Abdominal aortic aneurysm is a common age related and potentially lethal disease that develops as the result of a complex interplay among chronic inflammation, extracelluar matrix (ECM) degradation, and impaired ECM biosynthesis associated with depletion of medial smooth muscle cells (SMCs). However, the precise role of medial SMCs in this intricate network has yet to be elucidated. Results from our preliminary studies suggest that the signaling molecule protein kinase C-delta (PKC?) is upregulated in SMCs of human and animal aneurismal tissues. Using the CaCl2 model of aneurysm, we demonstrated that PKC? gene deficient mice are protected from the development of aneurysms. Preliminary histological analyses indicate that PKC? gene deficiency impairs infiltration of macrophages and prevents depletion of medial SMCs and degradation of ECM. These preliminary findings are novel and for the first time implicate PKC? in the pathogenesis of aneurysms. We speculate that PKC? might be an integral factor responsible for the apoptotic and pro-inflammatory behavior of SMCs associated with aneurysm. In this study, we propose three specific aims to test the hypothesis that PKC? is an important molecular factor contributing to medial SMC depletion and vascular inflammation. The pro-inflammatory function of PKCd is mediated through monocyte chemoattactant protein-1 (MCP-1).
In Specific Aim I, we will confirm the aneurysm-resistant phenotype of PKC? knockout mice through the use of the CaCl2 model paired with a serial of histological analyses over the course of aneurysm development. In addition, we will test the role of PKC? using the elastase perfusion model that induces aneurysm through a different mechanism.
In Specific Aim II, we will delineate mechanisms through which PKC? gene deficiency impairs aneurysm formation. First, we will test a new paradigm underlying MCP-1 gene expression involving Rho GTPase Cdc42 and MAP kinase ERK. Second, we will test whether restoring MCP-1 in the aortic wall rescues the impaired aneurysm in PKC? knockout mice. Third, we will assess the role of PKC? in macrophages and the potential contribution of inflammatory cells to the aneurysm resistant phenotype of PKC? null mice.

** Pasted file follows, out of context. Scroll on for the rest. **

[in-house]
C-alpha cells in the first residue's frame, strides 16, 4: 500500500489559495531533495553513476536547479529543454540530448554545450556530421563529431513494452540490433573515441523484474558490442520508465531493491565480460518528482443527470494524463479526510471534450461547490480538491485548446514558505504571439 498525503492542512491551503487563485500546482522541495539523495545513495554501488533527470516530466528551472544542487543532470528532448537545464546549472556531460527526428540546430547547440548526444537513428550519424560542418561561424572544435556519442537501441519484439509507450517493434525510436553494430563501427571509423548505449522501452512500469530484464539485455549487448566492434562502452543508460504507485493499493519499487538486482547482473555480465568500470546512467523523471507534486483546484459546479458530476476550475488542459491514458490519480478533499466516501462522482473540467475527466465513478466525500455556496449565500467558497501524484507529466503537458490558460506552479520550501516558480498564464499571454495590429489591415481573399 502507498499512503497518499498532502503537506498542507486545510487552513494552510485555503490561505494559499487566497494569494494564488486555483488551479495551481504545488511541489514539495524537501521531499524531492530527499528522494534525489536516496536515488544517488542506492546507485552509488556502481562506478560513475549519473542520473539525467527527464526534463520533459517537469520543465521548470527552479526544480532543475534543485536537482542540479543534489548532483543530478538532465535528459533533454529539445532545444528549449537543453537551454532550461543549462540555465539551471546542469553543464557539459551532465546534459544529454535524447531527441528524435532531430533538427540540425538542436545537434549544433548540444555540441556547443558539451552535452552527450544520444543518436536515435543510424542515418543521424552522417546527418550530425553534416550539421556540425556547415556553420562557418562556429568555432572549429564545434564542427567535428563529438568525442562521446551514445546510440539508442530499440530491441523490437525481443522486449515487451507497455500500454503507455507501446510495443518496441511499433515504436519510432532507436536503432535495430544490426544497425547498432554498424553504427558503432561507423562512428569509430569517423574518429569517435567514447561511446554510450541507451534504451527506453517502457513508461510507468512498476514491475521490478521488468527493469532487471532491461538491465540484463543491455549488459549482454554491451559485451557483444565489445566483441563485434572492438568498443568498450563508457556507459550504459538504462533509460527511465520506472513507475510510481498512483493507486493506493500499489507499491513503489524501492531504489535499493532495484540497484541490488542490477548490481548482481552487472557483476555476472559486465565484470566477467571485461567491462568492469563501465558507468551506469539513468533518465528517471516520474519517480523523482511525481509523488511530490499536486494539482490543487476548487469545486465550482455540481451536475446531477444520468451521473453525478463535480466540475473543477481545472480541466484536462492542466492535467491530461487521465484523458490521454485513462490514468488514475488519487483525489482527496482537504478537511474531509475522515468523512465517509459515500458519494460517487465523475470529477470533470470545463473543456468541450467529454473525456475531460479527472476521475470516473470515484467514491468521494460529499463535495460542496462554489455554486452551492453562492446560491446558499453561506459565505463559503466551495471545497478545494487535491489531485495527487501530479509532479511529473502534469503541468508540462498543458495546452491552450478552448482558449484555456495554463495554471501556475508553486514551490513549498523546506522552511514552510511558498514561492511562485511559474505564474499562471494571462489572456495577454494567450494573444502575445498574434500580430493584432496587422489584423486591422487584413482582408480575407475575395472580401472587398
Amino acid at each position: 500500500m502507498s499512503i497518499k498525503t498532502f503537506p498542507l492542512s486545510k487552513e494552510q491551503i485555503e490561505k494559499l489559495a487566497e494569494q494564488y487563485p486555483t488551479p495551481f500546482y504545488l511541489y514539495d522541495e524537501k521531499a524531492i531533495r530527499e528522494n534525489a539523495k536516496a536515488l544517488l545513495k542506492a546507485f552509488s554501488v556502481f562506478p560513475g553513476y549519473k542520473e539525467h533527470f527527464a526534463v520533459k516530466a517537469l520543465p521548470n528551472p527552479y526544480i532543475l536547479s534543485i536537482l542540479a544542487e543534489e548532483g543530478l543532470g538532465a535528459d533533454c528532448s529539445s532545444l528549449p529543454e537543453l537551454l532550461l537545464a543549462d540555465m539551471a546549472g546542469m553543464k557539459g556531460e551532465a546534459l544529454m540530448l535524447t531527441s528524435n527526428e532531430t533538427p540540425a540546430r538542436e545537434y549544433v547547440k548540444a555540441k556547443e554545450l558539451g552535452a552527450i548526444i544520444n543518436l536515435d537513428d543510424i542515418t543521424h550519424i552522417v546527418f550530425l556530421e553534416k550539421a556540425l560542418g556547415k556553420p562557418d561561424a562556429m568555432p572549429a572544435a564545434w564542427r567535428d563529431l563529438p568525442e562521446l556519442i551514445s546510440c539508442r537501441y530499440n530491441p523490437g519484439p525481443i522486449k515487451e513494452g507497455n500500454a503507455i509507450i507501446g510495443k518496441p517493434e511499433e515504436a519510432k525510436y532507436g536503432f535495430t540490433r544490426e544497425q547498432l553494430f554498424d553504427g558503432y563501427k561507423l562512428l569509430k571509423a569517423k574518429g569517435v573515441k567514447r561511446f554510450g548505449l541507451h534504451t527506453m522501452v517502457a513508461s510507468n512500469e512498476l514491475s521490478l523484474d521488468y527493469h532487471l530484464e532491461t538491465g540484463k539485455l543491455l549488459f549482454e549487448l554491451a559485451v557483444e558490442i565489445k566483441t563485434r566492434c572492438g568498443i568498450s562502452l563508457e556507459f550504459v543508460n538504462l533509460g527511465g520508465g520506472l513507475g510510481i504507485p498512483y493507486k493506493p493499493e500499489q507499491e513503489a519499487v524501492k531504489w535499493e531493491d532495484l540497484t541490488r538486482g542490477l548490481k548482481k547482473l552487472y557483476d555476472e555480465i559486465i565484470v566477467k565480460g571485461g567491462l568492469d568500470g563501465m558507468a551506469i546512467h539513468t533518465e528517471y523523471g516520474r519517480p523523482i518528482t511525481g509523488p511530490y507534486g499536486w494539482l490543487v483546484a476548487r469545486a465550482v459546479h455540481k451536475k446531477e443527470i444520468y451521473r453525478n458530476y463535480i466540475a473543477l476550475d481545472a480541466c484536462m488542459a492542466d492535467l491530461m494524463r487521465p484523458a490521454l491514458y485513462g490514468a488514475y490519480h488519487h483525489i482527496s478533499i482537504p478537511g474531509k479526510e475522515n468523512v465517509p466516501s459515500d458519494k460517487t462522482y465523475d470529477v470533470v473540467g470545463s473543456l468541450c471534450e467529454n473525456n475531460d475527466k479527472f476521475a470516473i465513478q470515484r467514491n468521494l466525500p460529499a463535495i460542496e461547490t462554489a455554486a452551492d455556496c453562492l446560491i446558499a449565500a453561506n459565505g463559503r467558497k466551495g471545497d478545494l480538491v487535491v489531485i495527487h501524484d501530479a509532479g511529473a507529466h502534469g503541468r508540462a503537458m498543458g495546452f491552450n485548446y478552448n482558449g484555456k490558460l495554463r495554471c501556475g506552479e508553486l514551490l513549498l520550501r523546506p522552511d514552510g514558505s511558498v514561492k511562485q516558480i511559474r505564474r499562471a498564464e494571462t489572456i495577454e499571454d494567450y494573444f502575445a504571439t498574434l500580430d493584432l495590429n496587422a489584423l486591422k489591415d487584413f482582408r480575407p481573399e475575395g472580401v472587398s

In Specific Aim III, we will characterize two peptide inhibitors of PKC?, one of which was developed during our preliminary studies, in order to develop a molecular reagent to antagonize PKC? in vivo. The potential efficacy of the selected inhibitor to attenuate aneurysm development will be determined using the CaCl2 model. We believe that arterial PKC? upregulation exemplifies an intracellular signaling network within SMCs that drives pro-inflammatory signaling and apoptosis. Through the proposed in vivo and in vitro studies, we will gain a better understanding of medial SMCs in the pathogenesis of abdominal aortic aneurysm, which will allow us to make contributions toward the development of novel therapies for this devastating vascular disease.

Public Health Relevance

Abdominal aortic aneurysm (AAA) is a common degenerative disease associated with high mortality. Each year thousands of aneurysms, the majority of which are small, are identified through screening programs. Without treatment, these small aneurysms will enlarge and eventually rupture. Surgical repair is an effective approach to prevent deaths or complications resulting from a ruptured aneurysm, however, many patients with ruptured AAAs die before reaching a hospital. Therefore, there is a great need for alternative therapeutic strategies. By providing new information on regulatory mechanisms underlying smooth muscle cell apoptosis and inflammatory signaling, the proposed studies will further our understanding of the molecular mechanisms underlying the pathophysiology of aneurysms and facilitate development of novel therapeutic strategies aimed at slowing or reversing the growth of small aneurysms.

Agency
National Institute of Health (NIH)
Institute
National Heart, Lung, and Blood Institute (NHLBI)
Type
Research Project (R01)
Project #
5R01HL088447-02
Application #
8206613
Study Section
Atherosclerosis and Inflammation of the Cardiovascular System Study Section (AICS)
Program Officer
Tolunay, Eser
Project Start
2010-12-15
Project End
2014-11-30
Budget Start
2011-12-01
Budget End
2012-11-30
Support Year
2
Fiscal Year
2012
Total Cost
$424,724
Indirect Cost
$136,102
Name
University of Wisconsin Madison
Department
Surgery
Type
Schools of Medicine
DUNS #
161202122
City
Madison
State
WI
Country
United States
Zip Code
53715